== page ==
Note that the response was deliberately and delicately phrased (“the only incident I can recall“) so as to avoid committing perjury.
Even as oil is gushing into the Gulf of Mexico, the oil industry and their congressional allies are STILL trying to cast offshore drilling as a safe practice. This spill was not unconceivable and not unprecedented. Senators and oil executives repeatedly called this accident “unique.” The only thing unique about this oil well was that it was in even deeper water and even deeper underground than usual, so all the real risks associated with drilling and the complications of containment and cleanup for spills were MAGNIFIED!
It is also worth mentioning the conduct of the senators present:
The oil executives weren’t the only ones choosing their words carefully. When I tuned in, Sen. Lisa Murkowski (R-AK) had the microphone. She was going to great lengths to avoid saying the words “oil” or “spill.” She even referred to the Exxon Valdez “incident.” This type of disingenuous wordplay is normally reserved for company spokespeople. Sadly, this is par for the Murky course.
Murkowski is often derisively labeled as (R-OIL) because of her industry ties. It is her “dirty air” amendment in the Senate that is attempting to strip the EPA of its authority (and indeed Supreme Court-issued mandate) to regulate carbon dioxide under the Clean Air Act. It came as little surprise when news broke early this year that the amendment had not been written by the senator’s staff but rather by oil industry lobbyists themselves. She was merely their mouthpiece. The things money can buy.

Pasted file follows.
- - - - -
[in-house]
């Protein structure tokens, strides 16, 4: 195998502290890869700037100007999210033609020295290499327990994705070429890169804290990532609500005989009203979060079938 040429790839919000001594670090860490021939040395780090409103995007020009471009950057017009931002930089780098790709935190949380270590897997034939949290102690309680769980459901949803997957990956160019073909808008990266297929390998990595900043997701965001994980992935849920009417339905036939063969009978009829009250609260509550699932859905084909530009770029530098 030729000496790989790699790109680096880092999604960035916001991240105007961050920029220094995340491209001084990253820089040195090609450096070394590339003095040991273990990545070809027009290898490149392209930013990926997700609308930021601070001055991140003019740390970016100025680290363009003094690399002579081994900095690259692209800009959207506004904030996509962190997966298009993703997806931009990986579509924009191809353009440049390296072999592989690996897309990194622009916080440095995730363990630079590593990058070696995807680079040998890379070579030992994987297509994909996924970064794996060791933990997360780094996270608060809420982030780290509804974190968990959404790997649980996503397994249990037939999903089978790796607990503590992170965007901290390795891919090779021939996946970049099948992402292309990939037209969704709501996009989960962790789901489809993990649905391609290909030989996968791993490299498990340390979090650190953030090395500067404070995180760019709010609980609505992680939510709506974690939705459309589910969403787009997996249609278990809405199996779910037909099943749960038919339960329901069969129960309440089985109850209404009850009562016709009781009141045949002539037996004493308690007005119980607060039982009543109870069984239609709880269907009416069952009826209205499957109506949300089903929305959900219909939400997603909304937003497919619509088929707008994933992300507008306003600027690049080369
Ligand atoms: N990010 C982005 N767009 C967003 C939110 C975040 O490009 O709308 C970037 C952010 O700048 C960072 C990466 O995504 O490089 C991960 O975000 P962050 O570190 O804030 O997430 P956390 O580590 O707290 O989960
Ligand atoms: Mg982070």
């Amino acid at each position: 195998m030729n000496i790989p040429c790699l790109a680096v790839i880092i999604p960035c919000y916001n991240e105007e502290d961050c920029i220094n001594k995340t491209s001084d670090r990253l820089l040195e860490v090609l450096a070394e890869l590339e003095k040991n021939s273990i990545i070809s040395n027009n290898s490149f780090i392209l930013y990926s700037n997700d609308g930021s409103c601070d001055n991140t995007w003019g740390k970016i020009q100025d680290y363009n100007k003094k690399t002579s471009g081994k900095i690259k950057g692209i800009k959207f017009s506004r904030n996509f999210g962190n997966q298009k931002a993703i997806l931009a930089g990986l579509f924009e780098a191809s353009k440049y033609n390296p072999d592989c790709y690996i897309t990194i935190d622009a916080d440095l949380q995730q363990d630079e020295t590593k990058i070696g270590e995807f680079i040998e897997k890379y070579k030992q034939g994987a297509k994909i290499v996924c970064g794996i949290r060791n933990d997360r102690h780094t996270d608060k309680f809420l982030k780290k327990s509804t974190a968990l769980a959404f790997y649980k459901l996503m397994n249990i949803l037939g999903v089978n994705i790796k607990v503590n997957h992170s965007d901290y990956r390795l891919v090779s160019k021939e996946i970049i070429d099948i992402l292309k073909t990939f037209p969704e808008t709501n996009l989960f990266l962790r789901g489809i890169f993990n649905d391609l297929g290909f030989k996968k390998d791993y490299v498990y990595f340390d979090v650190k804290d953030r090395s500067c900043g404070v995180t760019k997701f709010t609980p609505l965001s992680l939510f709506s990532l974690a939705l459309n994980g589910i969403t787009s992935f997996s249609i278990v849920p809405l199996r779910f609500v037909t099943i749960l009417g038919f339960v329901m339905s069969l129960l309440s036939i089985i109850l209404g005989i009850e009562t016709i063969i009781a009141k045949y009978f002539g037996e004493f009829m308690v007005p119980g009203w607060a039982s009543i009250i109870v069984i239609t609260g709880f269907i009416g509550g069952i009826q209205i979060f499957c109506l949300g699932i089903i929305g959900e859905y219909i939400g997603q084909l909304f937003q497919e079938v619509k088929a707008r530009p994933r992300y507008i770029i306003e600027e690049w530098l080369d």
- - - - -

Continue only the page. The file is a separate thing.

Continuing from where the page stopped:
In her opening statement, Murkowski, the ranking minority member of the committee, explained why we need domestic oil drilling: “for the sake of our nation’s economy, for the sake of our national security, and this incident not withstanding, for the sake of our world’s environment.” The economic and national security impacts of domestic offshore drilling have long been shown to be literally negligible, but I am genuinely curious to hear how this congressional oil flack would spin drilling as anything short of toxic for “our world’s environment.” Too bad Murkowski wasn’t under oath too.